Stalcup’s stint with his old band Chase Fifty Six, and his debut solo record, Dixie Electric Company, led the hard-charging singer/songwriter to open shows for artists like Lucero and Shooter Jennings, piquing the interest of the Americana press, from No Depression and Nine Bullets to Routes & Branches and Bucket Full of Nails. But even through these successful projects, Stalcup had only one foot in music, and the other planted safely in a two-decade spanning career in advertising. But as he began to write the songs that would become Downhearted Fools, he took a leap of rock & roll faith.
After corralling some of Atlanta’s premier musicians, he threw caution to the wind, and quit his day job, embracing a lifelong dream, but also a new set of anxieties and risks—like how to pay the mortgage on a touring musician’s income. “I finally pulled the trigger to where I could hit the road and concentrate on music full time,” Stalcup says. “Just faced the fear head on and went for it.”
“I’ve always been taught to follow a more traditional work ethic,” he continues, “to put my nose to the grindstone and work hard at a job. So it was a shock to my system, and those close to me, when I struck out on this new path.” It’s a move that took guts. And—coupled with his new life on the road—it has been a driving force inspiring the new album.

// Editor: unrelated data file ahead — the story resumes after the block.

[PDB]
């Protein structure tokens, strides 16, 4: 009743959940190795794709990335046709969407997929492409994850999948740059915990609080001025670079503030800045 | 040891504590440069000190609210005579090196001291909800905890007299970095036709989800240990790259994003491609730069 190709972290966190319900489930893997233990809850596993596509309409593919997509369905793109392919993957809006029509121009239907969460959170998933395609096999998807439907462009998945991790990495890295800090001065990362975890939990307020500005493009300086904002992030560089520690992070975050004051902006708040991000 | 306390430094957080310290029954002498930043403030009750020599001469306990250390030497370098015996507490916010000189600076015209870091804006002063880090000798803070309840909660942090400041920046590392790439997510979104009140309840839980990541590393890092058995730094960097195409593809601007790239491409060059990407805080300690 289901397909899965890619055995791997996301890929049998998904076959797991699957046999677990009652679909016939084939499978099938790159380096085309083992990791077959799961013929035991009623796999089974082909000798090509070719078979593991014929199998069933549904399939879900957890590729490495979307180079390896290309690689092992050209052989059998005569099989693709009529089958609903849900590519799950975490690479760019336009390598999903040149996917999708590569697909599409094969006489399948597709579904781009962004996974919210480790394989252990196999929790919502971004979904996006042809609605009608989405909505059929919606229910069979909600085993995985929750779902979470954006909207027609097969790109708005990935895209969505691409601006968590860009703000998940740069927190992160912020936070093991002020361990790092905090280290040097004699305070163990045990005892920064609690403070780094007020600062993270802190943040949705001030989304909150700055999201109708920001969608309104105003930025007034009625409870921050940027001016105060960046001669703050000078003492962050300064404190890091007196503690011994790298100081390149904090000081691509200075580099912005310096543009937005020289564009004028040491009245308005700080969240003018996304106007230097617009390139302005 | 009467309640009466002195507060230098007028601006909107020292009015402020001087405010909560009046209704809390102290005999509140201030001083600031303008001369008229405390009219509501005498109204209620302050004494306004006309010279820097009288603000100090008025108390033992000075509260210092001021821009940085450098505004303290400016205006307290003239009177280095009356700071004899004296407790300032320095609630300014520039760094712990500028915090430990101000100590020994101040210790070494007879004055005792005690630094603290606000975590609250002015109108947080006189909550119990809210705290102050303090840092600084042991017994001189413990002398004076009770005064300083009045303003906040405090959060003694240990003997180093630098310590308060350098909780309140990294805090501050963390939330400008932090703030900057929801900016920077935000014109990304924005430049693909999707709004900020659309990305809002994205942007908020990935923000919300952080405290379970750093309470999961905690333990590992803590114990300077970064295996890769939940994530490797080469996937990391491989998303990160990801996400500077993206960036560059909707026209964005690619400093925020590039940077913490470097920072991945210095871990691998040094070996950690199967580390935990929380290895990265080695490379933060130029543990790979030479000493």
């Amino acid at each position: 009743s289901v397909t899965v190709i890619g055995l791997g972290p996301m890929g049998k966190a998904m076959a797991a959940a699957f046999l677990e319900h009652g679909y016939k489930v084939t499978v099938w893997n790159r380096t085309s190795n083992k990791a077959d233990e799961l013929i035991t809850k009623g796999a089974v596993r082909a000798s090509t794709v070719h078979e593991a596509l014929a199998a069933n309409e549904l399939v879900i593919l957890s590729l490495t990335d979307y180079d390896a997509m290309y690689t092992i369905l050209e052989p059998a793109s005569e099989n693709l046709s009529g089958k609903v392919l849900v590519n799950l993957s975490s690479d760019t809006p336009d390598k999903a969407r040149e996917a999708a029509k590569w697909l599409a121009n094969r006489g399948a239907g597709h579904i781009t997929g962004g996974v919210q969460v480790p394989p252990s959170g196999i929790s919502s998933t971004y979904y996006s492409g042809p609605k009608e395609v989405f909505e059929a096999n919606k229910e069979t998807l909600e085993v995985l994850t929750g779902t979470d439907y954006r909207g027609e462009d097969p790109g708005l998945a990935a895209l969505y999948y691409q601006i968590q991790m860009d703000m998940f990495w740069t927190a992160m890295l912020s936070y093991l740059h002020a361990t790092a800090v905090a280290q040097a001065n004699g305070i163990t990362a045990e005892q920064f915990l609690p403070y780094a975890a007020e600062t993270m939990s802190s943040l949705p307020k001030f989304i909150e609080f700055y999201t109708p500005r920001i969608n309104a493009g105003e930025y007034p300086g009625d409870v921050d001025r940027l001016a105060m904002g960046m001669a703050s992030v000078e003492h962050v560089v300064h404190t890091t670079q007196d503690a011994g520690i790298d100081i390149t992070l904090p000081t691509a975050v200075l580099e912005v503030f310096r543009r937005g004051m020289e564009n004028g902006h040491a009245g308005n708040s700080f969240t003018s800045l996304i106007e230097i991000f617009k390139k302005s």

Downhearted Fools explores life on the road, metaphorically naked and staring into the void of uncertainty. It’s as if Stalcup is looking in the mirror and seeing for the first time with clarity the man staring back at him. The mistakes he’s made, the triumphs he’s celebrated. And now, with the highway beneath him and a seasoned band behind him, he’s found the courage to be vulnerable, to plumb the emotional depths, both ego and fear be damned—as he sings on the album’s opening track, “Deliver me to the shores of St. Catherine, where the devil don’t dare stay.”
It’s also important to frame Downhearted Fools in the context of a failed relationship (a recent casualty of his new life on the road), of Stalcup losing his beloved canine companion of 14 years, and of chalking up his third year of sobriety. As you can imagine, the internal angst and struggle led to a flurry of new songs, written on the go whenever the spirit moved him.
Instead of falling back on old habits and cutting and running for the bottle, Stalcup faced the music. Literally. He turned challenges and obstacles and heartache into something positive, the band working through his new songs at soundcheck and in front of packed barrooms on tour. And he tracked them the very same way—live, raw and spontaneous—while working on Downhearted Fools with producer and engineer Ben Price (Little Tybee, Hello Ocho, Faun and a Pan Flute, Book of Colors) and producer Bret Hartley (Sugarland, Eliot Bronson, Sonia Leigh). Listening to the record, it’s as if you’re hearing Stalcup and the Grange from the front row of a smoky dive bar, kickin’ and gouging in the mud, blood and beer—the band is tight, the songs are real, and Stalcup’s potent yet wounded drawl reaches out, grabs you, and pulls you along for the ride.
“These days,” Stalcup says, “life has been a lot like picking up painting again, and knowing that making a brush stroke to the left or to the right or using an unintended color isn’t going to ruin the whole thing. Really it’s taking chances and perseverance that matter most.”